There is an undercurrent conversation I often hear — but is often not directly addressed — of who is ultimately in charge. Historically, newsrooms have had pretty free reign with the mantra “content is king,” so they have acted independently. Indeed at The Guardian, and a handful of other titles, the editor and CEO report separately into the board. “Why does that matter?” you ask. Because this is the cause of much tension and directly impacts the work of product teams that must sit across both to be successful.
If editorial ultimately decides, product teams may be forced to act more like project managers, being asked to build something specific rather than being brought in early to help evaluate the initial problem of what is being solved (or indeed, what should be solved). And if product ultimately decides, they can insist on a little too much product discipline for the issue in hand.
Imagine this: The newsroom has an idea. They are excited about it and ask product to execute. Product may add some structural thinking and process, which at worst is a good sanity check and at best provides thorough structure in line with company goals. If the overall company goals and objectives are clear, we would expect there to be convergence between editorial ideas and product thinking.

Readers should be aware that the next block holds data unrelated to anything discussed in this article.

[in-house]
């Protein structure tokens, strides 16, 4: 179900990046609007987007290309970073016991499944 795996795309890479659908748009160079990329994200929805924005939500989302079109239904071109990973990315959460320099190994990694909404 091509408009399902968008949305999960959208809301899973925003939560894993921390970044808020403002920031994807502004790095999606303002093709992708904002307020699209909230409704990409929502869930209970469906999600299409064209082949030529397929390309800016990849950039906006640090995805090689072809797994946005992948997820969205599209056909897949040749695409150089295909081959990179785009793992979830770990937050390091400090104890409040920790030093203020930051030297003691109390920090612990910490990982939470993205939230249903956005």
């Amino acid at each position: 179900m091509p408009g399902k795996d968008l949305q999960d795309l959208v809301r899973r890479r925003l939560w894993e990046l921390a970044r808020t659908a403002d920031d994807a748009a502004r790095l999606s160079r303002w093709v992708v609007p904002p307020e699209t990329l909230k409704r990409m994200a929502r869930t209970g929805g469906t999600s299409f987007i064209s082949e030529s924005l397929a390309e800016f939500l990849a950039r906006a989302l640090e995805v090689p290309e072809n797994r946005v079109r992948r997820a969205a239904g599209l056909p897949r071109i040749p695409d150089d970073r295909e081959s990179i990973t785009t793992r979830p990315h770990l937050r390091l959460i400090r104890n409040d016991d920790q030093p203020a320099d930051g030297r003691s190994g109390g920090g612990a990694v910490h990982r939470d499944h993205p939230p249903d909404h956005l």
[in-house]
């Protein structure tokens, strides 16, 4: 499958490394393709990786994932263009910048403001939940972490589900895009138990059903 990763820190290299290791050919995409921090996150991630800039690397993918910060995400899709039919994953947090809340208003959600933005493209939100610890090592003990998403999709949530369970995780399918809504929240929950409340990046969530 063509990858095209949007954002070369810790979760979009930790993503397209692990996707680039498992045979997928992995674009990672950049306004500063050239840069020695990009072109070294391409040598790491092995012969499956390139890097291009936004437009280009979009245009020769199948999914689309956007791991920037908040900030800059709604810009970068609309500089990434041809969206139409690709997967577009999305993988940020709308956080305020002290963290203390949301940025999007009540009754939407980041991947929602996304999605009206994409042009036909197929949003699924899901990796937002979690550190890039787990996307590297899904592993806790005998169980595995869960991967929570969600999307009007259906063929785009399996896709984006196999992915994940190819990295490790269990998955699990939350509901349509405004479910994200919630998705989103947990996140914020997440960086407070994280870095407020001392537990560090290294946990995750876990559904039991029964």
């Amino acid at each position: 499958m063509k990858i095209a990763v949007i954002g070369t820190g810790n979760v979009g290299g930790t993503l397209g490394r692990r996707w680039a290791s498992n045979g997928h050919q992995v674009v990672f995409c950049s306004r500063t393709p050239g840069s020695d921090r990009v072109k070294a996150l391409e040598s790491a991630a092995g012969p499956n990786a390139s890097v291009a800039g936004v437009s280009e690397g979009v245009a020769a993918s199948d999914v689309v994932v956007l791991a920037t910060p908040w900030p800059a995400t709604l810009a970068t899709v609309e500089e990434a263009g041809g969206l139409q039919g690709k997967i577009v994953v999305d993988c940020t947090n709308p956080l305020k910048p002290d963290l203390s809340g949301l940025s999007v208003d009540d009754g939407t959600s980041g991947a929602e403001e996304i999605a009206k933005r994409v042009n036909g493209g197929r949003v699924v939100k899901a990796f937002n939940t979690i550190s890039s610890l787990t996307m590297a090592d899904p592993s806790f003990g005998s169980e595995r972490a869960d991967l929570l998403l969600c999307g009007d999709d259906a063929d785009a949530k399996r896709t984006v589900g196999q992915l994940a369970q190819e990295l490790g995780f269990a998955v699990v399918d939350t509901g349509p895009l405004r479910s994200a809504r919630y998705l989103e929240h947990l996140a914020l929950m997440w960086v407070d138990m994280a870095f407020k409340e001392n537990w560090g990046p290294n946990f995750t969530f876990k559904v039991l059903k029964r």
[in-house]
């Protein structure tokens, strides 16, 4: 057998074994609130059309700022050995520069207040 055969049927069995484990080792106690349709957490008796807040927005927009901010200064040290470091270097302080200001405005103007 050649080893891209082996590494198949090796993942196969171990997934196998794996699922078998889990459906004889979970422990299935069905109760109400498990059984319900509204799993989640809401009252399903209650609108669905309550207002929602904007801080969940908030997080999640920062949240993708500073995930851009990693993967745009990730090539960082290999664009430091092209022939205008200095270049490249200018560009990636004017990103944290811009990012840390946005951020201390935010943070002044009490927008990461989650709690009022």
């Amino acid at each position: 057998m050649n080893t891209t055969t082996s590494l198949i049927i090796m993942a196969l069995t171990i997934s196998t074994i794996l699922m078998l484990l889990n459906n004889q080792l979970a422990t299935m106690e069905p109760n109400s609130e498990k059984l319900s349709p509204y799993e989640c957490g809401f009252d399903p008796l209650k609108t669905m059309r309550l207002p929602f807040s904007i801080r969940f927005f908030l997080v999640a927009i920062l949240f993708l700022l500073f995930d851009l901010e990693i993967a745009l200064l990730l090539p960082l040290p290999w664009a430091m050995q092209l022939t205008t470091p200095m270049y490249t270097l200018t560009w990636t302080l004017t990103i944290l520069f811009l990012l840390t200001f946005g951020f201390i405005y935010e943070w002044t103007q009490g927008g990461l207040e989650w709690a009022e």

But what if product thinks it’s a terrible idea and editorial loves it? And what about all the ad hoc requests that can come out of a newsroom? (I see you product people rolling your eyes.)
That’s when hierarchy and process matter.
In an ideal situation, the relevant people get into a room and make the decision based on overall impact and opportunity cost of other projects. But sometimes that isn’t practical, or the time/energy to do this outweighs the project itself. At the INMA World Congress, Cait O’Riordan pointed out that sometimes it’s more impactful to execute smaller projects. Larger projects can be riskier so need more thought and analysis.
An editor may have the upper hand in an organisation, but ensuring there is some product thinking and structure early on in the conversation can help avoid missed opportunities.
If the company is product led, there must be scope for ideas to bubble to the surface and get executed on in a timely way — even that means letting go of some of the structured approach that they are used to.
Ultimately, whoever is in charge must know when to apply pressure to get something done quickly versus when to take a structured approach, and they should value working relationships and excellent communication. And let’s not forget, the best leaders are the ones who make the other person think they have complete control all the while influencing with the right questions at the right time.
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